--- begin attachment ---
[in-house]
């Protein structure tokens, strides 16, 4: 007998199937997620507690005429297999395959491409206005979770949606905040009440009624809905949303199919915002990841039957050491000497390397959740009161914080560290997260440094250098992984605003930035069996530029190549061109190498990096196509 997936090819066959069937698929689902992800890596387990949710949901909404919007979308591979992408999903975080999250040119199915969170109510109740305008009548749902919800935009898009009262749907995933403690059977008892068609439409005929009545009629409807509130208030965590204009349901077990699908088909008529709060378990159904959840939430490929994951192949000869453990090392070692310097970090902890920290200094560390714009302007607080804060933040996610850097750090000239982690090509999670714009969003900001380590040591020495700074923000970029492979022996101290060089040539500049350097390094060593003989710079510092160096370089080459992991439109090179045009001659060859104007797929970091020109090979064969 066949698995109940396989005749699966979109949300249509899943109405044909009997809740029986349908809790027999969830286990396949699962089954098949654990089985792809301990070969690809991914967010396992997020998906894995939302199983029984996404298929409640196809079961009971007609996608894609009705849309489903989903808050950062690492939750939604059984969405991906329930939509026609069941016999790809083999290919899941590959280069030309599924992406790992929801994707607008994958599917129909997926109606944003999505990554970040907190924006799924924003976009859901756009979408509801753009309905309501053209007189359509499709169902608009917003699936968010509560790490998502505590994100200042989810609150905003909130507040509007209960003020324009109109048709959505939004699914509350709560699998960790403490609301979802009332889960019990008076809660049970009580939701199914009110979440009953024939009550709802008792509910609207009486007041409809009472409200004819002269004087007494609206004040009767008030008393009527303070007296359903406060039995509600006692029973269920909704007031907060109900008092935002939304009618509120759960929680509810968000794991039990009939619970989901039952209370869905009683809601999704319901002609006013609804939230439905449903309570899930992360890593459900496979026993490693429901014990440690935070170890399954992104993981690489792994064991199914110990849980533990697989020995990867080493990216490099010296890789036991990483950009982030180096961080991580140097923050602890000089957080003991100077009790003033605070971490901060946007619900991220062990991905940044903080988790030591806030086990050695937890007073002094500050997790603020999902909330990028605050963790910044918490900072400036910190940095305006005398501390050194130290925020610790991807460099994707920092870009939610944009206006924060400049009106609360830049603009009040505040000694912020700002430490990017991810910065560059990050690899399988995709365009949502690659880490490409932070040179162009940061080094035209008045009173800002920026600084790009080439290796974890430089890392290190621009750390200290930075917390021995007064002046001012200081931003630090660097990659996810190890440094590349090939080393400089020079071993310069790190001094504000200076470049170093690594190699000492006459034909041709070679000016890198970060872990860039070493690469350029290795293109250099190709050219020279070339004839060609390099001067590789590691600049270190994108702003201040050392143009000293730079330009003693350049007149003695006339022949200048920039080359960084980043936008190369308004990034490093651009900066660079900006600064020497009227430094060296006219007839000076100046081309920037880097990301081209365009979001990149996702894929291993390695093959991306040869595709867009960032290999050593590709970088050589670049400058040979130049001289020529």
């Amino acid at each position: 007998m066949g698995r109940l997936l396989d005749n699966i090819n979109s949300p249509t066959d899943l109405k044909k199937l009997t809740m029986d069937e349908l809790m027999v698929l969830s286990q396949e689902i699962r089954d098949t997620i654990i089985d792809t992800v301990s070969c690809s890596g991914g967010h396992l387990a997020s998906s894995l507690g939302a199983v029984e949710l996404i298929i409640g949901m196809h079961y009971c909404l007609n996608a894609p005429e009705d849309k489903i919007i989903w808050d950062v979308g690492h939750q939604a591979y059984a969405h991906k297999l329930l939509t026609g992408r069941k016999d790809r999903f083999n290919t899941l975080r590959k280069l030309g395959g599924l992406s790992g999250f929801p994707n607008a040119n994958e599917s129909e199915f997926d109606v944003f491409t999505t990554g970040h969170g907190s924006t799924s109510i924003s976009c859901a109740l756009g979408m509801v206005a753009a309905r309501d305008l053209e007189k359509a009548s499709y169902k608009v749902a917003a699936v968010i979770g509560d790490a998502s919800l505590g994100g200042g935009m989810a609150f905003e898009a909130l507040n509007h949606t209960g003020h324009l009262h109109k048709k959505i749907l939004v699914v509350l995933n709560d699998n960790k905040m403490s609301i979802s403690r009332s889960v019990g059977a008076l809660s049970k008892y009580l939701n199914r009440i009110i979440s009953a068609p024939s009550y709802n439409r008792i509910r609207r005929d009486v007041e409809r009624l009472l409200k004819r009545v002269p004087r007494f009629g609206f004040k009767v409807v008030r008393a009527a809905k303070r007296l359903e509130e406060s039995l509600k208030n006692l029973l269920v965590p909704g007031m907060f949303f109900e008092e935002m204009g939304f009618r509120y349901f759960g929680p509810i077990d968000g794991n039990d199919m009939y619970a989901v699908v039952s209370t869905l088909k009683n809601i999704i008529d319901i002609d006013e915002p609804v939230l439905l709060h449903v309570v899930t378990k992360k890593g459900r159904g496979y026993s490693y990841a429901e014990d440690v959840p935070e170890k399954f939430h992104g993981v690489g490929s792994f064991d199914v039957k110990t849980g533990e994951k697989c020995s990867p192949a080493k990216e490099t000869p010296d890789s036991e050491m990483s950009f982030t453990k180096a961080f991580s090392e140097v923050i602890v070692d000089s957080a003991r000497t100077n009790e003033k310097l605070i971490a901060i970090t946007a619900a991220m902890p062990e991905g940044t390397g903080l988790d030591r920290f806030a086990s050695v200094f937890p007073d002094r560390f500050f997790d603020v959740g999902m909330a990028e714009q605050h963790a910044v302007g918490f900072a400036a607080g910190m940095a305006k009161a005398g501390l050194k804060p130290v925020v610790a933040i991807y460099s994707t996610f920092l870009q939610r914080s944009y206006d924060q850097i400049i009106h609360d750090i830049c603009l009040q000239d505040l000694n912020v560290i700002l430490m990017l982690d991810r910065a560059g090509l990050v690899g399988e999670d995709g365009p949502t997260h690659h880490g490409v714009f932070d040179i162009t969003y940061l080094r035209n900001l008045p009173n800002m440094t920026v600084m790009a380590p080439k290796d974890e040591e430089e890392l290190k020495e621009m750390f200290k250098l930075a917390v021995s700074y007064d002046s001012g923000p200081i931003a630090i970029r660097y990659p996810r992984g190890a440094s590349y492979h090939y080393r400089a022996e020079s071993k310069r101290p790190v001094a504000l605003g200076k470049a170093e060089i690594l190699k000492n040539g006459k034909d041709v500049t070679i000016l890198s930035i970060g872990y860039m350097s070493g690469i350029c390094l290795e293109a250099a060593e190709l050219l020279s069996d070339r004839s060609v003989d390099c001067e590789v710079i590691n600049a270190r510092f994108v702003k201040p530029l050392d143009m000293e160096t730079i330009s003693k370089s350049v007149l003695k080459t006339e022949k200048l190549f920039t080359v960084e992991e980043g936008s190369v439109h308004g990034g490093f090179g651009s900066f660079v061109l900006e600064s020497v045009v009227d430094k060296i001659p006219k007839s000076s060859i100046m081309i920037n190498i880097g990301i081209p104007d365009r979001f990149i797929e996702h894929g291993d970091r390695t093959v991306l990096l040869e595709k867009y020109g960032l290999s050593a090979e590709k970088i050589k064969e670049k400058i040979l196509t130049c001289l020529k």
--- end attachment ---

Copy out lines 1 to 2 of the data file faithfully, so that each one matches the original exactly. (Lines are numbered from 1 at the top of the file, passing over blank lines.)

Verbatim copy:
[in-house]
């Protein structure tokens, strides 16, 4: 007998199937997620507690005429297999395959491409206005979770949606905040009440009624809905949303199919915002990841039957050491000497390397959740009161914080560290997260440094250098992984605003930035069996530029190549061109190498990096196509 997936090819066959069937698929689902992800890596387990949710949901909404919007979308591979992408999903975080999250040119199915969170109510109740305008009548749902919800935009898009009262749907995933403690059977008892068609439409005929009545009629409807509130208030965590204009349901077990699908088909008529709060378990159904959840939430490929994951192949000869453990090392070692310097970090902890920290200094560390714009302007607080804060933040996610850097750090000239982690090509999670714009969003900001380590040591020495700074923000970029492979022996101290060089040539500049350097390094060593003989710079510092160096370089080459992991439109090179045009001659060859104007797929970091020109090979064969 066949698995109940396989005749699966979109949300249509899943109405044909009997809740029986349908809790027999969830286990396949699962089954098949654990089985792809301990070969690809991914967010396992997020998906894995939302199983029984996404298929409640196809079961009971007609996608894609009705849309489903989903808050950062690492939750939604059984969405991906329930939509026609069941016999790809083999290919899941590959280069030309599924992406790992929801994707607008994958599917129909997926109606944003999505990554970040907190924006799924924003976009859901756009979408509801753009309905309501053209007189359509499709169902608009917003699936968010509560790490998502505590994100200042989810609150905003909130507040509007209960003020324009109109048709959505939004699914509350709560699998960790403490609301979802009332889960019990008076809660049970009580939701199914009110979440009953024939009550709802008792509910609207009486007041409809009472409200004819002269004087007494609206004040009767008030008393009527303070007296359903406060039995509600006692029973269920909704007031907060109900008092935002939304009618509120759960929680509810968000794991039990009939619970989901039952209370869905009683809601999704319901002609006013609804939230439905449903309570899930992360890593459900496979026993490693429901014990440690935070170890399954992104993981690489792994064991199914110990849980533990697989020995990867080493990216490099010296890789036991990483950009982030180096961080991580140097923050602890000089957080003991100077009790003033605070971490901060946007619900991220062990991905940044903080988790030591806030086990050695937890007073002094500050997790603020999902909330990028605050963790910044918490900072400036910190940095305006005398501390050194130290925020610790991807460099994707920092870009939610944009206006924060400049009106609360830049603009009040505040000694912020700002430490990017991810910065560059990050690899399988995709365009949502690659880490490409932070040179162009940061080094035209008045009173800002920026600084790009080439290796974890430089890392290190621009750390200290930075917390021995007064002046001012200081931003630090660097990659996810190890440094590349090939080393400089020079071993310069790190001094504000200076470049170093690594190699000492006459034909041709070679000016890198970060872990860039070493690469350029290795293109250099190709050219020279070339004839060609390099001067590789590691600049270190994108702003201040050392143009000293730079330009003693350049007149003695006339022949200048920039080359960084980043936008190369308004990034490093651009900066660079900006600064020497009227430094060296006219007839000076100046081309920037880097990301081209365009979001990149996702894929291993390695093959991306040869595709867009960032290999050593590709970088050589670049400058040979130049001289020529």